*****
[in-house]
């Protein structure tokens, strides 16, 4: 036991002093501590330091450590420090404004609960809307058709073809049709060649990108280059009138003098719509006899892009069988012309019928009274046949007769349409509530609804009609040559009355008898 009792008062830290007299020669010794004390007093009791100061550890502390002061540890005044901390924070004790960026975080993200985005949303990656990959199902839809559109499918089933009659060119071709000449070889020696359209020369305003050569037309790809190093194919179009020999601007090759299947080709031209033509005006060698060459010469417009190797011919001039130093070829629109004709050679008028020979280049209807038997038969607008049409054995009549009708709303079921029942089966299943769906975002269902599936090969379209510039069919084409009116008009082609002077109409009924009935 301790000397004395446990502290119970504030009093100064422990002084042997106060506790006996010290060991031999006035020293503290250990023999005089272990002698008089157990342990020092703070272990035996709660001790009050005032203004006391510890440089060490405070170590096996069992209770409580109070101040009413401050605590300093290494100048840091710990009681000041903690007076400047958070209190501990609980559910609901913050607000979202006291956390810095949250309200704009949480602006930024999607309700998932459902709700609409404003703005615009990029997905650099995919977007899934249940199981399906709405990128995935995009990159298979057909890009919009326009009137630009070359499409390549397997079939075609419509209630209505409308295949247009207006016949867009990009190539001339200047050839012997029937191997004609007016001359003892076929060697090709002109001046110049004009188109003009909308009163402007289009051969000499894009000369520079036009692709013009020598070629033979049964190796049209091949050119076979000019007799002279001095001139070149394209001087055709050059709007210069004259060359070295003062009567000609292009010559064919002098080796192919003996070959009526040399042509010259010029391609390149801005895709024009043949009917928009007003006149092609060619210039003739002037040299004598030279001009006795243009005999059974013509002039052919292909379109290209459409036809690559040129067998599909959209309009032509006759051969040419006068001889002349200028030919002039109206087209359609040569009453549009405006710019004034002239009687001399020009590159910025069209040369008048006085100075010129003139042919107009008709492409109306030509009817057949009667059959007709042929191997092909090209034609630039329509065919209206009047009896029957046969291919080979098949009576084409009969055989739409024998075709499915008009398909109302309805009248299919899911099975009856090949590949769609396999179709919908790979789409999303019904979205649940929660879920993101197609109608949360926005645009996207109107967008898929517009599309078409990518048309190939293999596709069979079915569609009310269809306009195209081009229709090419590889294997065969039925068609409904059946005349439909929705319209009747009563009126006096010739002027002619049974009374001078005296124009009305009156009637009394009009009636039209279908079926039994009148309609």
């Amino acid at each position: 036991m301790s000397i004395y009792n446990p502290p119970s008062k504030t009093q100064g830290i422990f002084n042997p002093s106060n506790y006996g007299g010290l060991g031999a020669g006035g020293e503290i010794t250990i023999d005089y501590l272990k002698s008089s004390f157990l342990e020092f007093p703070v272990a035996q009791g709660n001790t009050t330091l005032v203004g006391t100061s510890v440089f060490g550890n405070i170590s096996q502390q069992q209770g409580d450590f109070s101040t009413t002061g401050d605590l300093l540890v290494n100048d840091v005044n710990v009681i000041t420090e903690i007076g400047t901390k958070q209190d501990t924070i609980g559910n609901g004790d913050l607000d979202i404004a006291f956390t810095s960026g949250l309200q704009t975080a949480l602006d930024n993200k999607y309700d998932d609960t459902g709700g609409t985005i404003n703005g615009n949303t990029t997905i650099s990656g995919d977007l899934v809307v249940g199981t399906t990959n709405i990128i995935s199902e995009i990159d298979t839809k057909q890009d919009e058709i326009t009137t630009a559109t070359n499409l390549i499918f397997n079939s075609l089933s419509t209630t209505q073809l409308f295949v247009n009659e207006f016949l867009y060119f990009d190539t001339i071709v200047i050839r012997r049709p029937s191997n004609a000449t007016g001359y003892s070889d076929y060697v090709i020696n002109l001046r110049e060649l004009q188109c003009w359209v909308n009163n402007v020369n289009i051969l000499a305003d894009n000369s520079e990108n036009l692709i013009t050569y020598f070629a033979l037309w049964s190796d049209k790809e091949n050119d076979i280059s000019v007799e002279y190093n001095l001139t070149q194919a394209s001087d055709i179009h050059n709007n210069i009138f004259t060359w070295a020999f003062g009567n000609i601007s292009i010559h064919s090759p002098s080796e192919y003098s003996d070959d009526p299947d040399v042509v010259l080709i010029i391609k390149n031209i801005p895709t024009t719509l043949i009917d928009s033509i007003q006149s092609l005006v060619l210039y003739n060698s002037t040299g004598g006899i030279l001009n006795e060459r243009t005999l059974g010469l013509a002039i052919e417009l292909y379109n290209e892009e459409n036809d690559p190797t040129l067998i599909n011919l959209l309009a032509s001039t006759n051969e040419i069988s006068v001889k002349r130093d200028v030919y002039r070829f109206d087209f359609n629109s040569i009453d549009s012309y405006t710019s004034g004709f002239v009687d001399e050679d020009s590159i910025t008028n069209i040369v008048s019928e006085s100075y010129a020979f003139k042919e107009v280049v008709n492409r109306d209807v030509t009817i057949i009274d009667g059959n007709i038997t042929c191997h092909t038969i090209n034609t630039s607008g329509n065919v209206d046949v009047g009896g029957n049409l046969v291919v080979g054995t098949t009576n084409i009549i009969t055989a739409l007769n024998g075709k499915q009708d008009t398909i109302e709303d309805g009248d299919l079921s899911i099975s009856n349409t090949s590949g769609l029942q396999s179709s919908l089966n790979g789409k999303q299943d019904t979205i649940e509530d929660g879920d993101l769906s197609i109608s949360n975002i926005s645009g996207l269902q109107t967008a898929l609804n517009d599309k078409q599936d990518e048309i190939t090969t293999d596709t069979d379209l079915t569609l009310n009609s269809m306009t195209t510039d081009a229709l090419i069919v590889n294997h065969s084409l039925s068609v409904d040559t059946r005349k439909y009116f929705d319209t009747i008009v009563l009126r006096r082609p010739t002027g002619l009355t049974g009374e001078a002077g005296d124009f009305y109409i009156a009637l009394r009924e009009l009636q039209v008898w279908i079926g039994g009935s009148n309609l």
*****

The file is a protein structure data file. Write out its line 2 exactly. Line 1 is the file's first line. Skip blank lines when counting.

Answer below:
């Protein structure tokens, strides 16, 4: 036991002093501590330091450590420090404004609960809307058709073809049709060649990108280059009138003098719509006899892009069988012309019928009274046949007769349409509530609804009609040559009355008898 009792008062830290007299020669010794004390007093009791100061550890502390002061540890005044901390924070004790960026975080993200985005949303990656990959199902839809559109499918089933009659060119071709000449070889020696359209020369305003050569037309790809190093194919179009020999601007090759299947080709031209033509005006060698060459010469417009190797011919001039130093070829629109004709050679008028020979280049209807038997038969607008049409054995009549009708709303079921029942089966299943769906975002269902599936090969379209510039069919084409009116008009082609002077109409009924009935 301790000397004395446990502290119970504030009093100064422990002084042997106060506790006996010290060991031999006035020293503290250990023999005089272990002698008089157990342990020092703070272990035996709660001790009050005032203004006391510890440089060490405070170590096996069992209770409580109070101040009413401050605590300093290494100048840091710990009681000041903690007076400047958070209190501990609980559910609901913050607000979202006291956390810095949250309200704009949480602006930024999607309700998932459902709700609409404003703005615009990029997905650099995919977007899934249940199981399906709405990128995935995009990159298979057909890009919009326009009137630009070359499409390549397997079939075609419509209630209505409308295949247009207006016949867009990009190539001339200047050839012997029937191997004609007016001359003892076929060697090709002109001046110049004009188109003009909308009163402007289009051969000499894009000369520079036009692709013009020598070629033979049964190796049209091949050119076979000019007799002279001095001139070149394209001087055709050059709007210069004259060359070295003062009567000609292009010559064919002098080796192919003996070959009526040399042509010259010029391609390149801005895709024009043949009917928009007003006149092609060619210039003739002037040299004598030279001009006795243009005999059974013509002039052919292909379109290209459409036809690559040129067998599909959209309009032509006759051969040419006068001889002349200028030919002039109206087209359609040569009453549009405006710019004034002239009687001399020009590159910025069209040369008048006085100075010129003139042919107009008709492409109306030509009817057949009667059959007709042929191997092909090209034609630039329509065919209206009047009896029957046969291919080979098949009576084409009969055989739409024998075709499915008009398909109302309805009248299919899911099975009856090949590949769609396999179709919908790979789409999303019904979205649940929660879920993101197609109608949360926005645009996207109107967008898929517009599309078409990518048309190939293999596709069979079915569609009310269809306009195209081009229709090419590889294997065969039925068609409904059946005349439909929705319209009747009563009126006096010739002027002619049974009374001078005296124009009305009156009637009394009009009636039209279908079926039994009148309609």